The UK plans to focus more on economic development in a bid to create jobs and trade for the world's poorest, Priti Patel announced on Tuesday (31 January). The international development secretary said the strategy was part of the Government's "Global Britain" strategy as the UK splits from the EU.
"There is no task more urgent than defeating poverty. The UK has a proud record of supporting people in desperate humanitarian crises, but emergency help alone won't tackle the global changes we face," she said.
"With dramatic increases in population across Africa and Asia, developing nations must act fast to create jobs and investment, which is why Global Britain is leading a more open, more modern approach to development through our economic development to help the world's poorest countries stand on their own two feet."
The Department for International Development's (Dfid) first economic development strategy outlines how investment in economic development will help developing nations speed-up their rate of growth and trade.
The Government will give Ethiopia, which hosts around 750,000 refugees, £80m ($100m) in a bid to create 100,000 new jobs, with a third of those roles being available to refugees.
"This will strengthen Ethiopia's manufacturing ambitions, foster growth, and contribute to tackling the global migration crisis," Dfid said.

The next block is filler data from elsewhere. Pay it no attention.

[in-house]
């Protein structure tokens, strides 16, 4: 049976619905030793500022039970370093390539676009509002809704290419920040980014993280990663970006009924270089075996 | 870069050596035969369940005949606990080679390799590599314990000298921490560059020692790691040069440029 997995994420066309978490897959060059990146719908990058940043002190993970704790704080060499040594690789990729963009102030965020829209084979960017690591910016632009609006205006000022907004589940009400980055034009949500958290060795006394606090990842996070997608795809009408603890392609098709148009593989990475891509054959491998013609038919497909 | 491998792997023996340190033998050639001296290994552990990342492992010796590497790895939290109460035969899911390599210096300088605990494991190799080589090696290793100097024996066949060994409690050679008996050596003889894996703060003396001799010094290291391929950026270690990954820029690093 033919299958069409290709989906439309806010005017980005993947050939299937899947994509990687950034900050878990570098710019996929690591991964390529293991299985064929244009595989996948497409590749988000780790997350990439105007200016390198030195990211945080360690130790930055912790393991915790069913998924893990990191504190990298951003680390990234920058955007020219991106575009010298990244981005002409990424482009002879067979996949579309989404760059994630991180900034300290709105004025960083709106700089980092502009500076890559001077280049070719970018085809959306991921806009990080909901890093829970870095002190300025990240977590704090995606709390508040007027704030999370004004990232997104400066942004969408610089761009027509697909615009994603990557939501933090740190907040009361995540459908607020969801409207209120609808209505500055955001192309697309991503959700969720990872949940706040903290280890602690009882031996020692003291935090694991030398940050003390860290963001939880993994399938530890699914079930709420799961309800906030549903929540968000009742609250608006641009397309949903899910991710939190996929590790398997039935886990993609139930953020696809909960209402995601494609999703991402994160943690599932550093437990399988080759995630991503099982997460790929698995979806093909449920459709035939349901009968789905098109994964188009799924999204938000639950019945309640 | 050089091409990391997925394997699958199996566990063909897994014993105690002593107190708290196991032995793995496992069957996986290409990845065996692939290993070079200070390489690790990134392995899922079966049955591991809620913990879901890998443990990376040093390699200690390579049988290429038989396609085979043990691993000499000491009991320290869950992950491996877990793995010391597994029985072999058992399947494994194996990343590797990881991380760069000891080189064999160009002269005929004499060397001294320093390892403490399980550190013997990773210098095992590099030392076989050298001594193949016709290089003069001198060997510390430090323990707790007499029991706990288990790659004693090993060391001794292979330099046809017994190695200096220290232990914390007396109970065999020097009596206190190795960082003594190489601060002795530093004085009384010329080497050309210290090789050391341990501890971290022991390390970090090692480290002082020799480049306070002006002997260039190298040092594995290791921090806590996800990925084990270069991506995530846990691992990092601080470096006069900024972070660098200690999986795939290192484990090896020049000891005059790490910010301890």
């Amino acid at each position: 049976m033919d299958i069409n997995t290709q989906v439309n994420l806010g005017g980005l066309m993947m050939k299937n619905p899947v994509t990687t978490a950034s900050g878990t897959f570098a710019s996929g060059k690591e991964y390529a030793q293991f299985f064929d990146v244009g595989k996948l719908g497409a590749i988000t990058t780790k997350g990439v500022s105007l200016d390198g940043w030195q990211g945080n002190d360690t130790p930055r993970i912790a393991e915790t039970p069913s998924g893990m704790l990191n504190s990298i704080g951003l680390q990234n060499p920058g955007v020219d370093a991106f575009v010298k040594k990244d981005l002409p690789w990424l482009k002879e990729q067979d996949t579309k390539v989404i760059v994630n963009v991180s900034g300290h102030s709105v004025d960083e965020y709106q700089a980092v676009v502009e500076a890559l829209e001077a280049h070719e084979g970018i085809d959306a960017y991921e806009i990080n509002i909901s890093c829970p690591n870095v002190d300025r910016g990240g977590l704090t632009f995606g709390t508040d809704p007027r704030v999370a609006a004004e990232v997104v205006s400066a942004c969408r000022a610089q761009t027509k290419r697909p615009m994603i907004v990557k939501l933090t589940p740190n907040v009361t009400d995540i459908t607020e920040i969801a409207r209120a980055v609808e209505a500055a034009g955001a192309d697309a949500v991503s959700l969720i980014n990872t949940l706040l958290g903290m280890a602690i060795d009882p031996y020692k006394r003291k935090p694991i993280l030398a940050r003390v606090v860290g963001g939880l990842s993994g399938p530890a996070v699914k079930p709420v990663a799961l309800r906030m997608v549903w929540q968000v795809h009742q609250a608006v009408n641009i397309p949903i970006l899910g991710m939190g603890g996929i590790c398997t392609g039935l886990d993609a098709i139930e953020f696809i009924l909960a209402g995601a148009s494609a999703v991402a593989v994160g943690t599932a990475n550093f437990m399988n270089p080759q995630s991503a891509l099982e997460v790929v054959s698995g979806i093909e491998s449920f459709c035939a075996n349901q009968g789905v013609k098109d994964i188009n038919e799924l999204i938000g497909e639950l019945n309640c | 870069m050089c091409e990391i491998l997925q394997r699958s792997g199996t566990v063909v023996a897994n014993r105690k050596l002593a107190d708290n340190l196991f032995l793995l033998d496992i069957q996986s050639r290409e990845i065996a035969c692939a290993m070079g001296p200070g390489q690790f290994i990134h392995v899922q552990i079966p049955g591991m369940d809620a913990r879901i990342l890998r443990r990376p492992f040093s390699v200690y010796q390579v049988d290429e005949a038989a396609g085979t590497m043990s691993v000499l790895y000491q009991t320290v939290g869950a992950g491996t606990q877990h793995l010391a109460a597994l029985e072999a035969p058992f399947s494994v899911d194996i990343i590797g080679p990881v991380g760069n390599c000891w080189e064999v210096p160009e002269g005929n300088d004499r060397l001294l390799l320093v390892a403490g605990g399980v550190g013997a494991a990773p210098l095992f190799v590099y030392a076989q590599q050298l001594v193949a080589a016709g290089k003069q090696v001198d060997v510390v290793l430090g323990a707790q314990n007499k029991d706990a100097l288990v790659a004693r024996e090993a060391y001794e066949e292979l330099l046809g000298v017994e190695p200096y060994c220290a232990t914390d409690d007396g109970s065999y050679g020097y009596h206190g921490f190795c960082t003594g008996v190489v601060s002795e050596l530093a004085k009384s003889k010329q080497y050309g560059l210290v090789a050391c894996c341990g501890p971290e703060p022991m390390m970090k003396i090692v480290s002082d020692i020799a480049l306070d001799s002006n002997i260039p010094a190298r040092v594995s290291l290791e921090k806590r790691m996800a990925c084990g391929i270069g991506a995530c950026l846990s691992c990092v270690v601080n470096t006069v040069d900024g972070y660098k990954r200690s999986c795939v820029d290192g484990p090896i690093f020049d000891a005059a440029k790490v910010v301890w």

The ministry also plans to team-up with the Department for International Trade and Business, Energy and Industrial Strategy to help British businesses have better access to information about new commercial opportunities in developing countries.
News of the initiative comes as Dfid faces increased scrutiny in the press. Conservative MP Grant Shapps, a former Dfid minister, has even called for the ministry to be merged into the Foreign Office.
"Dfid's own culture, the way in which it operates, and how it hands out much of that money is profoundly worrying," he wrote in the Sunday Times.
"I stumbled across this because uniquely, for much of my time at the department, I also served as minister of state at the Foreign Office. Now, these two departments never have joint ministers, so as a result I became the only minister who routinely saw top-secret papers from both departments.
"And what I can reveal is how Dfid sometimes contradicted, competed with, and even unwittingly undermined Britain's national objectives as pursued by the Foreign Office."
Ukip leader Paul Nuttall, meanwhile, told IBTimes UK that the "majority" of Britain's £12bn foreign aid budget should be diverted to the NHS.
"I'm not opposed to giving foreign aid to countries that have real crises, but I am opposed to handing over foreign aid to corrupt regimes, countries which are purchasing large amounts of arms, countries which are richer than ourselves," he said.